Physics Formulas

Orbital Speed Formula

Objects which travel in a uniform circular motion around the Earth are said to be “in orbital motion”. The velocity of the orbit depends on the distance from the object to the center of the Earth. The velocity has to be just right so that the distance to the center of the Earth is always the same. Thus orbital speed is an important computation. This topic will explain the concept of it with orbital speed formula. Relevant examples are also given. Let us learn the interesting concept!

Orbital Speed Formula

Concept of Orbital Speed:

The orbital speed of the body which is generally a planet or a natural satellite is the speed at which it orbits around the center of the system. This system is usually around a massive body. The orbital speed of the earth around the sun is 108,000 km per hour.

It is relating the mass of a given planet to the gravitational constant and radius through the formula given. The orbital speed formula contains a constant, G, known as the “universal gravitational constant”. Its value is \(6.673 \times 10^{-11} N m^2 kg^{-2}\). The value of the radius of the Earth is \(6.38 \times 10^6 m\).

Earth’s escape velocity is greater than the required place an Earth satellite in the orbit. Orbital speed is the speed needed to achieve the balance between gravity’s pull on the satellite and the inertia of the satellite’s motion. This is approximately 27,359 km per hour at an altitude of 242 km.

Without gravity, the inertia of the satellite will carry it off into space. Even with gravity, the intended satellite goes too fast and eventually it will fly away. Also, if the satellite goes too slowly, gravity will pull it back to Earth.  Thus at the correct orbital speed, gravity exactly balances the satellite’s inertia.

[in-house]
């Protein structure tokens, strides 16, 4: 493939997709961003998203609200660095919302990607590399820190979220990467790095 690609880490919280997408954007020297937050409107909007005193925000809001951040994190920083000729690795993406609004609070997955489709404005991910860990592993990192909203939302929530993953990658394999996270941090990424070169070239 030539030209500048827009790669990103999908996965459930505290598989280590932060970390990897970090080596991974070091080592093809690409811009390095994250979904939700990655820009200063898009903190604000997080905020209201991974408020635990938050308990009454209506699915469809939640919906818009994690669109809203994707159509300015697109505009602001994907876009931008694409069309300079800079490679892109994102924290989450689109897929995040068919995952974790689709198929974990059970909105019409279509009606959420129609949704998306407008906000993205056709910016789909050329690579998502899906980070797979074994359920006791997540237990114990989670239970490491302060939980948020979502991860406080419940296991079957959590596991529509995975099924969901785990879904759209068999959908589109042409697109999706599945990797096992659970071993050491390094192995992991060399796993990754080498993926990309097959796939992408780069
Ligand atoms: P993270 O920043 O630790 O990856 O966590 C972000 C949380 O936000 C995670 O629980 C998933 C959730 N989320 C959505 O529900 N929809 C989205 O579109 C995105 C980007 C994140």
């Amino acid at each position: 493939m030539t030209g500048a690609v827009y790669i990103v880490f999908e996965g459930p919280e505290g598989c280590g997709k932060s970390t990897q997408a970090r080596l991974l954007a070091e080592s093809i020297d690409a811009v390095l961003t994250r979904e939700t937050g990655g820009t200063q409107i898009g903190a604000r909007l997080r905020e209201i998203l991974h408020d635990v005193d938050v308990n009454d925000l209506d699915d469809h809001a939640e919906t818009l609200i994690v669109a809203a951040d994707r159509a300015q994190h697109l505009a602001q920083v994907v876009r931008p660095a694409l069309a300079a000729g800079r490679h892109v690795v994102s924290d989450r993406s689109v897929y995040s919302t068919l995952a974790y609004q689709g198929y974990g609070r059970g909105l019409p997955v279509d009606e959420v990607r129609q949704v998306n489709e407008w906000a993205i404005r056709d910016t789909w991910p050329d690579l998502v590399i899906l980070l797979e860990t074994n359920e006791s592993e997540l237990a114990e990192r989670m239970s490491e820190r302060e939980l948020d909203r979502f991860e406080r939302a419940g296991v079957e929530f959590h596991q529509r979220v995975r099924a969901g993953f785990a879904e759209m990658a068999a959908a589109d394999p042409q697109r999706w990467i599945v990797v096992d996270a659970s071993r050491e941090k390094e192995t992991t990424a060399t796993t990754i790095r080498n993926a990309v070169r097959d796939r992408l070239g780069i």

The orbital speed of the satellite depends on its altitude above the Earth. To maintain an orbit that is 35,786 km above the Earth, a satellite must orbit at the speed of about 11,300 km per hour. That orbital speed and distance permit the satellite to make one revolution in exactly 24 hours.

Because the satellite stays right over the same spot always all the time. So, this kind of orbit is known as “Geostationary Orbits” are ideal for weather satellites.

Thus, the higher the orbit, the longer the satellite can stay in its orbit.  At higher altitudes, where the vacuum of space is nearly complete, there is almost no drag and a satellite like a moon can stay in orbit for centuries.

The formula for the orbital speed:

\(V_{orbital} = \sqrt{G\; M }{R}\)

Where,

\(V_{orbital}\) Orbital speed
G gravitational constant,
M mass of planet
R radius

Solved Examples

Q.1: The mass of the Moon is \(8.35 \times 10^{22}\)Kg and the radius are \(2.7 \times 10^6 m\). Then, determine the orbital speed.

Solution:

Given parameters:

Mass of the Moon, M = \(8.35 \times 10^{22} Kg\)

Radius, \(R = 2.7 \times 10^6 m\)

\(G = 6.673 \times 10^{-11} m^3 kg^{-1} s^{-2}\)

Thus, orbital speed will be computed as,

\(V_{orbital} = \sqrt{G \times M }{R}\)

= \(\sqrt{ 6.673 \times 10^{-11} \times 10^{22} }{ 2.7 \times 10^6 }\)

= \(20.63 \times  10^6 m per sec\).

Thus Orbital speed will be \(20.63 \times  10^6\) m per sec.

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